He remembered long tunnels that twisted throughout the hills like a labyrinth, broken at regular intervals by stairs that led deeper and deeper into the earth. Smaller tunnels branched off into a blackness so deep, so impenetrable, that even he dared not enter them. The very air in those passages seemed to emanate threat and danger; his blood ran cold just to stand at the entrance to them, and he felt that if he were to take but a few more steps forward his heart would burst within his ribs. The torch he thrust into the first such passage they reached guttered and nearly failed before he withdrew it, as if some invisible presence were hungry for its light and heat.
He remembered strange glyphs and symbols carved upon the walls, though he could not recall any details of them. The impression they left upon his was one of wrongness, of things carved by inhuman hands for purposes dark and unknowable.
One of his clearer memories was of Marchus rubbing his temple and muttering, “There’s something trying to get into my head.”
“What are you talking about?” asked Draen.
“Whispers…something talking to me…” Marchus sounded almost drunk, and he was unsteady on his feet.
“Shut up,” said Kargin, the iron-smith from Konfatine. “I don’t hear nothin’.”
Tyne worried that in this haunted place something unsavory was indeed happening to Marchus. “Can you understand what the whispers are saying?”
“Shut up!” shouted Kargin. “There ain’t no bloody whispers!”
Marchus shook his head and mumbled something Tyne did not understand. He was about to ask him to repeat himself when they turned a corner and came across massive double doors fashioned from black stone, each at least a foot thick. The doors had been thrown open from within, but Tyne could see nothing of whatever lay beyond them.
He drew a breath and crossed the threshold.
Inside he found a round room whose walls were covered with more of the strange symbols. He sensed a kind of energy radiating from them, that the alien words or ideas they conveyed were drenched with power.
His torchlight fell upon a massive slab in the center of the room. A stone table a dozen feet long and half that in width, with the impression of a massive body on it, an area darkened relative to the rest of the stone.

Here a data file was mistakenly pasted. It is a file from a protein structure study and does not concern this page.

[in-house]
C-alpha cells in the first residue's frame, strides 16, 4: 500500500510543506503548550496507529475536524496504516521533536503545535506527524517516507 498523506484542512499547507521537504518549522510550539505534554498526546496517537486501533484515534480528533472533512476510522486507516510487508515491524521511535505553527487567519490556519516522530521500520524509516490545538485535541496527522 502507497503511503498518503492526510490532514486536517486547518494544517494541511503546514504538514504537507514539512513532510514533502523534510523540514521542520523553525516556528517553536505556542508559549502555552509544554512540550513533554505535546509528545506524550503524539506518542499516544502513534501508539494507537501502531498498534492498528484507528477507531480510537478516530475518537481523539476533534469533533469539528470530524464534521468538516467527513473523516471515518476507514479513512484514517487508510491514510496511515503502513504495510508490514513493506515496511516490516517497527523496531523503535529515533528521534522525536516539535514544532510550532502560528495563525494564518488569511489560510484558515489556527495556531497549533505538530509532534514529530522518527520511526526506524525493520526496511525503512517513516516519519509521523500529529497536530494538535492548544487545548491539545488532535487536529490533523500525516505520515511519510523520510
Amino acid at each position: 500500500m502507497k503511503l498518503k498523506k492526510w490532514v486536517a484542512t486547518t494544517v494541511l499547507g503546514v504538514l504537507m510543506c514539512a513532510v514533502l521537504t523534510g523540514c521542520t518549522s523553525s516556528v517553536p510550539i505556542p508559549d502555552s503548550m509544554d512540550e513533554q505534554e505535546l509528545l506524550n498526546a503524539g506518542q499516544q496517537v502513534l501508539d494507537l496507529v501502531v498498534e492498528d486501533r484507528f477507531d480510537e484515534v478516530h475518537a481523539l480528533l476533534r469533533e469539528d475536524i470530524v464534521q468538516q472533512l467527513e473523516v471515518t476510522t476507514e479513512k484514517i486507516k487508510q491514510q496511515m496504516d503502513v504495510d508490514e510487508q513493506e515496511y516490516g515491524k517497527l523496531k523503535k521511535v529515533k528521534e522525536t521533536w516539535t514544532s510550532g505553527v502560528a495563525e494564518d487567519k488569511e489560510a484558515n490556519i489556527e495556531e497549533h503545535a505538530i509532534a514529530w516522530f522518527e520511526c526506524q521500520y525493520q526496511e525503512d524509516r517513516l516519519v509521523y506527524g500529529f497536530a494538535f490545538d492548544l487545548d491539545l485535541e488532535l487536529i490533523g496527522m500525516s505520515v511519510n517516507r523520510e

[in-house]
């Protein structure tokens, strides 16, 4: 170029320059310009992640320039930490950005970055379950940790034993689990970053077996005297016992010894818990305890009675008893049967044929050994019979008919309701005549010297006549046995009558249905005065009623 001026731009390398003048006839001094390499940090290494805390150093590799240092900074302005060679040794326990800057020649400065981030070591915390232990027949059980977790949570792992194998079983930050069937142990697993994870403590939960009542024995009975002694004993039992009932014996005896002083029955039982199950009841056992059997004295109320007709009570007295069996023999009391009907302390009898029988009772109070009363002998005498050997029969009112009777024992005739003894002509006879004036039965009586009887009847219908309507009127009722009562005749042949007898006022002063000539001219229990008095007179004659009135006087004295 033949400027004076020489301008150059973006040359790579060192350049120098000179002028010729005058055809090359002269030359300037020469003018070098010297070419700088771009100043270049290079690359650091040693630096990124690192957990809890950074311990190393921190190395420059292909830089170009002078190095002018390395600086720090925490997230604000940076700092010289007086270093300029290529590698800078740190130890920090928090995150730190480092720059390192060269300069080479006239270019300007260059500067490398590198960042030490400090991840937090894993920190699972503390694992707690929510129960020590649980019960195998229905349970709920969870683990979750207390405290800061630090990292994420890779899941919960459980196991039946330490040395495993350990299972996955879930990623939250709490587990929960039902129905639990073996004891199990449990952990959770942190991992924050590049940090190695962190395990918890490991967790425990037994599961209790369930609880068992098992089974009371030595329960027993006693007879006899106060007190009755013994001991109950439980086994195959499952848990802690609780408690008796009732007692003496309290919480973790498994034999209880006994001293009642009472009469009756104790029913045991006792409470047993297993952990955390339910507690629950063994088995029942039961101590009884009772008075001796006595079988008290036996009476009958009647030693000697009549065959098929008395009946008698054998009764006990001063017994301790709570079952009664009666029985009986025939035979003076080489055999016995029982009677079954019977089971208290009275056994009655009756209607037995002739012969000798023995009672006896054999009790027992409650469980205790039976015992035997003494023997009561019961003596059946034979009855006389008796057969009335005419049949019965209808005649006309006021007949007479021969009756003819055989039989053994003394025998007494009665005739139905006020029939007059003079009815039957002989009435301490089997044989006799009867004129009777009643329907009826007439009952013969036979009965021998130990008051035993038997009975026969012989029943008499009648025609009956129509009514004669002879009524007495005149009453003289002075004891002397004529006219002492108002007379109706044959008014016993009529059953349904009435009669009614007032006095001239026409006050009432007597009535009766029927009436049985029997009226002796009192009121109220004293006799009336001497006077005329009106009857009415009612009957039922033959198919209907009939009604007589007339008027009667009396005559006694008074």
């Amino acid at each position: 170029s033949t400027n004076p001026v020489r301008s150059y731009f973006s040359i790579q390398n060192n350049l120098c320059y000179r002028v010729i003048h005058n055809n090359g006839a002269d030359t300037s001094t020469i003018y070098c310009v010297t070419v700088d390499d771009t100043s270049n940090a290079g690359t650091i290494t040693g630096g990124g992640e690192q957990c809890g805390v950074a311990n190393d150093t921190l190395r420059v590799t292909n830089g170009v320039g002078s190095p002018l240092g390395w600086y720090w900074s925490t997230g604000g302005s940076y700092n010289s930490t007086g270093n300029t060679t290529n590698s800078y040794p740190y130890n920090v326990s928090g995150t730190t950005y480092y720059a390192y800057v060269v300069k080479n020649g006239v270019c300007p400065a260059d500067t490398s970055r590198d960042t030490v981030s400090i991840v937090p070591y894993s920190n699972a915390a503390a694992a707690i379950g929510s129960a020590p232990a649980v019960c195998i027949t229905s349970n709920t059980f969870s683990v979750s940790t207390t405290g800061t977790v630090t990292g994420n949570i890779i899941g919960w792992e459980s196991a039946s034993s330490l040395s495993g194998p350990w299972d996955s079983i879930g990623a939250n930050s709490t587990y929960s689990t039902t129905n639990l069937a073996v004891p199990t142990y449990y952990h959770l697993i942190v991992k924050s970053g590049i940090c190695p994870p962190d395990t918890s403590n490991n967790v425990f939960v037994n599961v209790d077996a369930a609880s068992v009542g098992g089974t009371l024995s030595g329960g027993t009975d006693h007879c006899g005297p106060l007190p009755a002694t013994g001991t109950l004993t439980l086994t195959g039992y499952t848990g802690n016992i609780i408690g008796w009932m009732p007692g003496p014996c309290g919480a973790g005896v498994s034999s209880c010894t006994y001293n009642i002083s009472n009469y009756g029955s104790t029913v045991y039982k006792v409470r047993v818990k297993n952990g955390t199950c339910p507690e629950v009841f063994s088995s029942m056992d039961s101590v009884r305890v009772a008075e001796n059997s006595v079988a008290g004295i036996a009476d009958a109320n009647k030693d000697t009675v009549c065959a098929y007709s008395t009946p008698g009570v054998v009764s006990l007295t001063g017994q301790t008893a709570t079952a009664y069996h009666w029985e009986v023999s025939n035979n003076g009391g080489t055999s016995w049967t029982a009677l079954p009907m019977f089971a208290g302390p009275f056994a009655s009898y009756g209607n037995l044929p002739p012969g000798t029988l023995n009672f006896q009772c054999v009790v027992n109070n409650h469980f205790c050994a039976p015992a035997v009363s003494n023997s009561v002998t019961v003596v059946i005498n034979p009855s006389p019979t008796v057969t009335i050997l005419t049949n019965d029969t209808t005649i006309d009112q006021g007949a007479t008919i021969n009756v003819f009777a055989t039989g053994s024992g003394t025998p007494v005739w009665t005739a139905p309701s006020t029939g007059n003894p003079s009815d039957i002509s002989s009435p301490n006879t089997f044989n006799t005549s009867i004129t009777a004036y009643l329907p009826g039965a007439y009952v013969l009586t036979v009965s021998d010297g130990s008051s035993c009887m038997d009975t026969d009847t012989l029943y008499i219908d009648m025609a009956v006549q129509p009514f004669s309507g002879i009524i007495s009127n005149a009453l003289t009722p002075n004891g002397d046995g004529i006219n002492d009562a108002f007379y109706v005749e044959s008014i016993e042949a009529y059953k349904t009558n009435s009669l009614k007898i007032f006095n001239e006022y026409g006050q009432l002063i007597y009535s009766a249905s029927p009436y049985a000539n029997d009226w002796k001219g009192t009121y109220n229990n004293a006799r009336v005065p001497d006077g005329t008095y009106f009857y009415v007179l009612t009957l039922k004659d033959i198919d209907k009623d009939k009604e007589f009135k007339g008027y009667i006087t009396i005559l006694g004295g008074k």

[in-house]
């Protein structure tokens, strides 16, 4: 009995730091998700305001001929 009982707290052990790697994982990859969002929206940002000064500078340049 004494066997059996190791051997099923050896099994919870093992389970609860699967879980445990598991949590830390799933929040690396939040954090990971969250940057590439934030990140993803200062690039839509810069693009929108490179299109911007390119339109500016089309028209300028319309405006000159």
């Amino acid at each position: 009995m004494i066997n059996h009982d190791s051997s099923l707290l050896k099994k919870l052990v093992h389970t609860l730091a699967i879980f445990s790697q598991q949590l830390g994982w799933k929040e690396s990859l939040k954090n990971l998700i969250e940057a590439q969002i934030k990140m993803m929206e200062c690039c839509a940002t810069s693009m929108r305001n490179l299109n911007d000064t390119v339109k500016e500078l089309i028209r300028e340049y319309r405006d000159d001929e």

He trembled with fury as he stared at the resting place of the demon that had killed his brother. Why had it awakened? Why now?
“This is not a place made by men,” whispered Draen. “It’s cursed, damned. We should leave before — ”
Marchus let out a wordless howl of pain and doubled over, clutching his head. His scream was almost painfully loud in the closed space. “Make them stop, make them stop!”
He shrieked and raised his head. Tyne gasped. Marchus’s eyes were bleeding. No mere trickles of blood, but thick runnels as if his eyes had been skewered.
Marchus began to thrash, and Tyne saw that his ears were bleeding as well. In the flickering torchlight it was a ghastly, nightmarish scene.
Marchus shifted his knife in his hand. Tyne had a sudden premonition of what was about to happen. “Hold him down!” he shouted.
But it was too late. Marchus drove the knife into his ear with incredible force. It penetrated his skull nearly to the hilt; the tip punched out the other side of his face in a hot spray of blood.
Draen and several others screamed in horror. Tyne rushed forward and caught Marchus’s convulsing body before he struck the floor. Tyne heard himself calling Marchus’s name over and over, but his voice sounded distant, dreamlike, the flimsy wail of a ghost.
He remembered nothing of their journey out of the tunnels beneath the hills. His next recollection was climbing from the pit, covered in Marchus’s blood, burning with a desire to kill the thing that had murdered his brother and now his friend. The desire was so strong, so deep, he wondered if he would ever feel anything else again.
* * *
And now he was burying his youngest brother next to Rukee, not far from Marchus’s grave. He wondered how the gods could be so cruel. Tremmel had survived his encounter with the demon, only to be struck down by blood fever. He lingered for two unbearable weeks, his small body wracked with convulsions that grew so violent he broke his arms and several ribs with his thrashings. The membranes along his gums, fingernails, and rectum had all turned black, thinned, then bled. Toward the end, the amount of blood was so great they could not clean it away fast enough. They could only try to hold him down while he convulsed and screamed, lying in a stinking pool of his own dark blood and waste.
Losing yet another son, and in such a terrible way, was too much for even Loesta Fedron to bear. Something inside her broke when Tremmel drew his last breath. She’d hardly spoken since. She shuffled around their house like an undead creature of legend, as if the very things that made her human had been extinguished like a snuffed candle, leaving an empty husk that continued to act alive through inertia alone.